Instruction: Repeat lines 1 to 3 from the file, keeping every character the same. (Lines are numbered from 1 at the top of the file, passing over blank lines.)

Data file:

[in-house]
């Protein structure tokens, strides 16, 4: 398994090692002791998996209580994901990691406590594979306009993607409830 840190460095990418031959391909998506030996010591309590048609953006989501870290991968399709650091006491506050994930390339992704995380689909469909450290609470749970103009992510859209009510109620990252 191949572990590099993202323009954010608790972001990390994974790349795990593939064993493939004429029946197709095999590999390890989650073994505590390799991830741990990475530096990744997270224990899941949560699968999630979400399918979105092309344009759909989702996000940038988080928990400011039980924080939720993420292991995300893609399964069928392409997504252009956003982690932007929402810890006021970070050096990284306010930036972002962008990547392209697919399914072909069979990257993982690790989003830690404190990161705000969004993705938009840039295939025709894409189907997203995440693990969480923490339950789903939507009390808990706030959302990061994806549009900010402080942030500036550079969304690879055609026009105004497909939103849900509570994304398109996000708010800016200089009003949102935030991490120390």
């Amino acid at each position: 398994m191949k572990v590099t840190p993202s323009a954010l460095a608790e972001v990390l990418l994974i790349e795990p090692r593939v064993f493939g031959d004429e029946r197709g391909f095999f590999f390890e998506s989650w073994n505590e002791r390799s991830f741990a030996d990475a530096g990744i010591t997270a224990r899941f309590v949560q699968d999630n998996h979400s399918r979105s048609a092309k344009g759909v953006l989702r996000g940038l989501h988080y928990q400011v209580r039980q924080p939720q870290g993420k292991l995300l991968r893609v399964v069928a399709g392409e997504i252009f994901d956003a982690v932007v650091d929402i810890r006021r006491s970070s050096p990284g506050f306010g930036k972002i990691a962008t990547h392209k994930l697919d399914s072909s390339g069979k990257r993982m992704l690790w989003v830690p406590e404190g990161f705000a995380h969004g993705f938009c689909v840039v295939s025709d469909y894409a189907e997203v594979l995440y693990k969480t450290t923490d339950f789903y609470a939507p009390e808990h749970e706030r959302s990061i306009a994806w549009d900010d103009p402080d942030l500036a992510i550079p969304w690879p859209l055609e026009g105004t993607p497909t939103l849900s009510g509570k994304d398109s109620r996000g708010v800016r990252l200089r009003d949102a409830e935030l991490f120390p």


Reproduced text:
[in-house]
């Protein structure tokens, strides 16, 4: 398994090692002791998996209580994901990691406590594979306009993607409830 840190460095990418031959391909998506030996010591309590048609953006989501870290991968399709650091006491506050994930390339992704995380689909469909450290609470749970103009992510859209009510109620990252 191949572990590099993202323009954010608790972001990390994974790349795990593939064993493939004429029946197709095999590999390890989650073994505590390799991830741990990475530096990744997270224990899941949560699968999630979400399918979105092309344009759909989702996000940038988080928990400011039980924080939720993420292991995300893609399964069928392409997504252009956003982690932007929402810890006021970070050096990284306010930036972002962008990547392209697919399914072909069979990257993982690790989003830690404190990161705000969004993705938009840039295939025709894409189907997203995440693990969480923490339950789903939507009390808990706030959302990061994806549009900010402080942030500036550079969304690879055609026009105004497909939103849900509570994304398109996000708010800016200089009003949102935030991490120390």
């Amino acid at each position: 398994m191949k572990v590099t840190p993202s323009a954010l460095a608790e972001v990390l990418l994974i790349e795990p090692r593939v064993f493939g031959d004429e029946r197709g391909f095999f590999f390890e998506s989650w073994n505590e002791r390799s991830f741990a030996d990475a530096g990744i010591t997270a224990r899941f309590v949560q699968d999630n998996h979400s399918r979105s048609a092309k344009g759909v953006l989702r996000g940038l989501h988080y928990q400011v209580r039980q924080p939720q870290g993420k292991l995300l991968r893609v399964v069928a399709g392409e997504i252009f994901d956003a982690v932007v650091d929402i810890r006021r006491s970070s050096p990284g506050f306010g930036k972002i990691a962008t990547h392209k994930l697919d399914s072909s390339g069979k990257r993982m992704l690790w989003v830690p406590e404190g990161f705000a995380h969004g993705f938009c689909v840039v295939s025709d469909y894409a189907e997203v594979l995440y693990k969480t450290t923490d339950f789903y609470a939507p009390e808990h749970e706030r959302s990061i306009a994806w549009d900010d103009p402080d942030l500036a992510i550079p969304w690879p859209l055609e026009g105004t993607p497909t939103l849900s009510g509570k994304d398109s109620r996000g708010v800016r990252l200089r009003d949102a409830e935030l991490f120390p």